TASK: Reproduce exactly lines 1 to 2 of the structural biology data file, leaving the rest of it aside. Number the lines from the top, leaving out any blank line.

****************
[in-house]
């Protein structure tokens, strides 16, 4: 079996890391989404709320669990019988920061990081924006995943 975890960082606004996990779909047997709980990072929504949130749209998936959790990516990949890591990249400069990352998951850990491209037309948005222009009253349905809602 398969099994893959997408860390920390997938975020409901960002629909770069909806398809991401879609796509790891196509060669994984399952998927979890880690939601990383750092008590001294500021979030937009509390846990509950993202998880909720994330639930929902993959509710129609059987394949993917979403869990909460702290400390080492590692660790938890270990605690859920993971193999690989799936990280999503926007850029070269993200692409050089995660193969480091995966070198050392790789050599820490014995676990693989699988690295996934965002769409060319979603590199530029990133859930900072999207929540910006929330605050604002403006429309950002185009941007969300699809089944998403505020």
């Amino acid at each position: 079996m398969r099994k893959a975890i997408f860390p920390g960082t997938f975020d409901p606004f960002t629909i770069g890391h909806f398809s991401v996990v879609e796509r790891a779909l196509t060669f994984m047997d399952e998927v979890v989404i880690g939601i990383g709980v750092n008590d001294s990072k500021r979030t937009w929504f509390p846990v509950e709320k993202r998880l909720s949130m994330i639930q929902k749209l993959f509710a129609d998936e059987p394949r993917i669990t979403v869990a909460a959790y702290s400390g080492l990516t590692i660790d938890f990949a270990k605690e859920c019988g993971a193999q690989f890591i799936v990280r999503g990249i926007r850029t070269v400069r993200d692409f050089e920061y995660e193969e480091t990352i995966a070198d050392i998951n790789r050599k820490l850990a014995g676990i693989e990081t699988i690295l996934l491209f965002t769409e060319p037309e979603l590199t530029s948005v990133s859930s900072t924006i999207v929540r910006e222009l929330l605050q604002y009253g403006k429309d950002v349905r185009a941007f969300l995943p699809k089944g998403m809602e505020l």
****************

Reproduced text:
[in-house]
């Protein structure tokens, strides 16, 4: 079996890391989404709320669990019988920061990081924006995943 975890960082606004996990779909047997709980990072929504949130749209998936959790990516990949890591990249400069990352998951850990491209037309948005222009009253349905809602 398969099994893959997408860390920390997938975020409901960002629909770069909806398809991401879609796509790891196509060669994984399952998927979890880690939601990383750092008590001294500021979030937009509390846990509950993202998880909720994330639930929902993959509710129609059987394949993917979403869990909460702290400390080492590692660790938890270990605690859920993971193999690989799936990280999503926007850029070269993200692409050089995660193969480091995966070198050392790789050599820490014995676990693989699988690295996934965002769409060319979603590199530029990133859930900072999207929540910006929330605050604002403006429309950002185009941007969300699809089944998403505020």